Soy supplementation does not reduce risk of prostate cancer recurrence

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1. Daily soy protein powder consumption for 2 years following radical prostatectomy did not reduce biochemical recurrence of prostate cancer in men at high risk of PSA failure. 

Evidence Rating Level: 1 (Excellent) 

Study Rundown: Daily soy supplementation taken as a powder for two years was not shown to reduce the recurrence of prostate cancer following radical prostatectomy as measured by PSA levels at regular intervals. It is thought that Asian countries may have lower instances of prostate cancer due to higher levels of soy in the diet. With the growing popularity of supplements, especially various protein powders, this was an informative study for many men. This trial that ended early shows that soy protein powder is not superior to casein-based powder in preventing recurrence. The potential protective mechanism of action of soy isoflavones still should not be fully ruled out. This study examined the role of soy in secondary and tertiary prevention when cancer had already declared itself, but there still may be a role for soy isoflavones in primary prevention of cancers.

Click to read the study, published today in JAMA

Relevant Reading: Soy consumption and prostate cancer risk in men: a revisit of a meta-analysis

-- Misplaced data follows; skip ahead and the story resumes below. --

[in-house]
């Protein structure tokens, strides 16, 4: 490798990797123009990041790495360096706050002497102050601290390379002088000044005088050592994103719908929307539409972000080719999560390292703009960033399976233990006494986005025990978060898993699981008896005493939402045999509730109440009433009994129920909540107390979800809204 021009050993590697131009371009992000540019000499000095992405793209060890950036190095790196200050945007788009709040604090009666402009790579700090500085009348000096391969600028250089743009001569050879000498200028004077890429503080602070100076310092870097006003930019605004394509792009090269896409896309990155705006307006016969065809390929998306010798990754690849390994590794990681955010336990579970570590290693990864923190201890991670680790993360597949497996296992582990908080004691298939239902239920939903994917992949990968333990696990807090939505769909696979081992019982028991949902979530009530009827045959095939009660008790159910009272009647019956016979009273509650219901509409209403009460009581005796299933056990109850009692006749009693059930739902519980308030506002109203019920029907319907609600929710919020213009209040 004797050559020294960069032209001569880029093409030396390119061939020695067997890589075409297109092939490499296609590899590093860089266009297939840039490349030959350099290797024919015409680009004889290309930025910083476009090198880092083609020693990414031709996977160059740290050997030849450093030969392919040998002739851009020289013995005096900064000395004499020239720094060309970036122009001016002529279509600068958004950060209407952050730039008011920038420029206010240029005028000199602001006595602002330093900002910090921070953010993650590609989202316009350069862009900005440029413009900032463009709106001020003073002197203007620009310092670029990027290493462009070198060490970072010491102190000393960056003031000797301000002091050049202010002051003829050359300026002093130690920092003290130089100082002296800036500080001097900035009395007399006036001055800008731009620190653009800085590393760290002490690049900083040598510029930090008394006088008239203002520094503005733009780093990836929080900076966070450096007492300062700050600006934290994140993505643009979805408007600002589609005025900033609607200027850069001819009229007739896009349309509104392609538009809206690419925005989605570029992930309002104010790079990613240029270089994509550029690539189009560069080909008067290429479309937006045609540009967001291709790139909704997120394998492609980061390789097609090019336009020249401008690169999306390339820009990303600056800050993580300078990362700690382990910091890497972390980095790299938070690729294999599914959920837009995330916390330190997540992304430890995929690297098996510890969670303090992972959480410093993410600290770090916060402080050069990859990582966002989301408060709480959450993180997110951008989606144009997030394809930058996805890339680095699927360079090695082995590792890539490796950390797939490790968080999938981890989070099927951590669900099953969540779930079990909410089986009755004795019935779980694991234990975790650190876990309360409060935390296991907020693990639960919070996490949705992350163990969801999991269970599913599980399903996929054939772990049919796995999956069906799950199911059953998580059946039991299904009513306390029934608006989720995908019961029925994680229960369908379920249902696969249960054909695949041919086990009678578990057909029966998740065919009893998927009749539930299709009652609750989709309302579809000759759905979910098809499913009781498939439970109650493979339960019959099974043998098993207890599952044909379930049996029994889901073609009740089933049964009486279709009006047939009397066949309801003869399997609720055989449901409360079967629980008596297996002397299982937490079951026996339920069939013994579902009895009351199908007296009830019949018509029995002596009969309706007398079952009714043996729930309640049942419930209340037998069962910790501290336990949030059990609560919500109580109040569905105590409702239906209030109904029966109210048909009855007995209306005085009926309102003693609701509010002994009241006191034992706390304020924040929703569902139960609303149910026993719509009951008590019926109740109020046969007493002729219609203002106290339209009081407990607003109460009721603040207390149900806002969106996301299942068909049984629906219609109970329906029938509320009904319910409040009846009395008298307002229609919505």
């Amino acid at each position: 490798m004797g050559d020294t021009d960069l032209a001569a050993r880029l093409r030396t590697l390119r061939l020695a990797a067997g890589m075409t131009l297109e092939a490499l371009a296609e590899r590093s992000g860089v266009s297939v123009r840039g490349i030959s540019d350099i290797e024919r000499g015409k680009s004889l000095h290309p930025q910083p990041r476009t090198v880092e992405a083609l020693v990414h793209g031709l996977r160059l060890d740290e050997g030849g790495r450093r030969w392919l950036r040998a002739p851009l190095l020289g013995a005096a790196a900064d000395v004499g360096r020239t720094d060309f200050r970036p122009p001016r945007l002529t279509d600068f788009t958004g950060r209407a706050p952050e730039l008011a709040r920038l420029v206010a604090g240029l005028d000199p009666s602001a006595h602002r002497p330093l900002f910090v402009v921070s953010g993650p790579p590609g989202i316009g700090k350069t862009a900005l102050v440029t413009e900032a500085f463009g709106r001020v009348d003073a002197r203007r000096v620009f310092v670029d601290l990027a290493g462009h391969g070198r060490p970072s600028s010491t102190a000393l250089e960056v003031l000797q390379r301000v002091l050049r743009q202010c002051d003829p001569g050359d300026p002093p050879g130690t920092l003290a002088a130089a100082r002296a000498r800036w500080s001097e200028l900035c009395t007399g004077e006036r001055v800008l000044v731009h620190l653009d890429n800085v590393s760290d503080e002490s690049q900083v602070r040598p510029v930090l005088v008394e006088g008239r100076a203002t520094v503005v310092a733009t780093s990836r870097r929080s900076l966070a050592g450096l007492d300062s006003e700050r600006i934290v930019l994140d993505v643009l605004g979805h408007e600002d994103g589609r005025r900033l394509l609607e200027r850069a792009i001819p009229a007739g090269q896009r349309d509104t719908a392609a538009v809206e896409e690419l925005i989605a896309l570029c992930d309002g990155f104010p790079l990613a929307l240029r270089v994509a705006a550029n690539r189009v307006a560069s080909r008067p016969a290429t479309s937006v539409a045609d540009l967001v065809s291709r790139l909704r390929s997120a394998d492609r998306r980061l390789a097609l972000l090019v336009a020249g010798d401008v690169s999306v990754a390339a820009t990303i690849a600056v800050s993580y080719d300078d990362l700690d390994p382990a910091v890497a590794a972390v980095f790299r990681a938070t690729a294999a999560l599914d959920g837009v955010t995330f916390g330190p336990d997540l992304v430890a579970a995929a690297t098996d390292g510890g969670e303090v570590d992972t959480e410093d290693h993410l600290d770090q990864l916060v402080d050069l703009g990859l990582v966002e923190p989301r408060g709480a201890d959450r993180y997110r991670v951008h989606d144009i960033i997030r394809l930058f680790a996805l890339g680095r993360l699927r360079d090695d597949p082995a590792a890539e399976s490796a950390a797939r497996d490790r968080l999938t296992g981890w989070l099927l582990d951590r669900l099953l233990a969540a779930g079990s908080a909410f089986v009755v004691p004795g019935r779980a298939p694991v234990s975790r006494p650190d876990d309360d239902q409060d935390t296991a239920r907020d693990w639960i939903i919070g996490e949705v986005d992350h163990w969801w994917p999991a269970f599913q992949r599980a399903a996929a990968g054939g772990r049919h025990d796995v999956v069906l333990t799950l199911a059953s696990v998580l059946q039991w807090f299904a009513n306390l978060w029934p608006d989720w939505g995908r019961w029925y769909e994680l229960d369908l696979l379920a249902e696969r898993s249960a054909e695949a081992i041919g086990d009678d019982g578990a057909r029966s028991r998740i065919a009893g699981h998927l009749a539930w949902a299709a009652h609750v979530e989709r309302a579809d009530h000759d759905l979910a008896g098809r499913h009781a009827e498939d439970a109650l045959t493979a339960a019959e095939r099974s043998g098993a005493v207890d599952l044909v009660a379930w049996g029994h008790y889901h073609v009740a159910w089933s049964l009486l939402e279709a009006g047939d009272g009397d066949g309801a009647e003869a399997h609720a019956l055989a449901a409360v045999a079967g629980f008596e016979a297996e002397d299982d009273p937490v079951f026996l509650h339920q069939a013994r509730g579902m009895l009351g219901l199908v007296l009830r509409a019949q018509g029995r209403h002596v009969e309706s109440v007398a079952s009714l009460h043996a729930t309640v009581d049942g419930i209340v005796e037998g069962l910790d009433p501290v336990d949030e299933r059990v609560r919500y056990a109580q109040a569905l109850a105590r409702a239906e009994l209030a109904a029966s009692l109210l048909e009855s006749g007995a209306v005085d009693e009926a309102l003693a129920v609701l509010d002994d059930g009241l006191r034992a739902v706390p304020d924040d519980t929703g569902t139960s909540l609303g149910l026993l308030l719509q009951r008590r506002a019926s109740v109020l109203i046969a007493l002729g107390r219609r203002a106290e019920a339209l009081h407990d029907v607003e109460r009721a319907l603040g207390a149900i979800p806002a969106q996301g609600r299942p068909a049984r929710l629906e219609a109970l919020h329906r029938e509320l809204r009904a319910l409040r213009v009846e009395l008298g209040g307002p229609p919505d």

In-Depth [randomized study]: This study included 177 patients from 7 centers who were randomized to taking soy protein powder or a casein protein powder (placebo) from 1997-2010. Participants had undergone radical prostatectomy for clinically localized prostate cancer less than 4 months before randomization and had a postsurgery PSA value of less than 0.07 ng/mL. They also fulfilled 1 or more of the following criteria for high risk: preoperative PSA of greater than 20.0 ng/mL, final Gleason score of 8 or greater, established positive surgical margins (but not apical margins), established extracapsular extension (but not in the bladder neck), seminal vesicle invasion, or micrometastases in any removed pelvic lymph nodes. PSA levels were checked at regular intervals, and the primary end points of this trial were the 2-year rate of biochemical recurrence (0.07 ng/mL or higher) and time to recurrence. A blinded interim analysis was conducted once 45 participants had developed recurrence. The trial was ended early because biochemical recurrence of prostate cancer after radical prostatectomy was not shown to be reduced.

By Mike Hoaglin and Brittany Hasty

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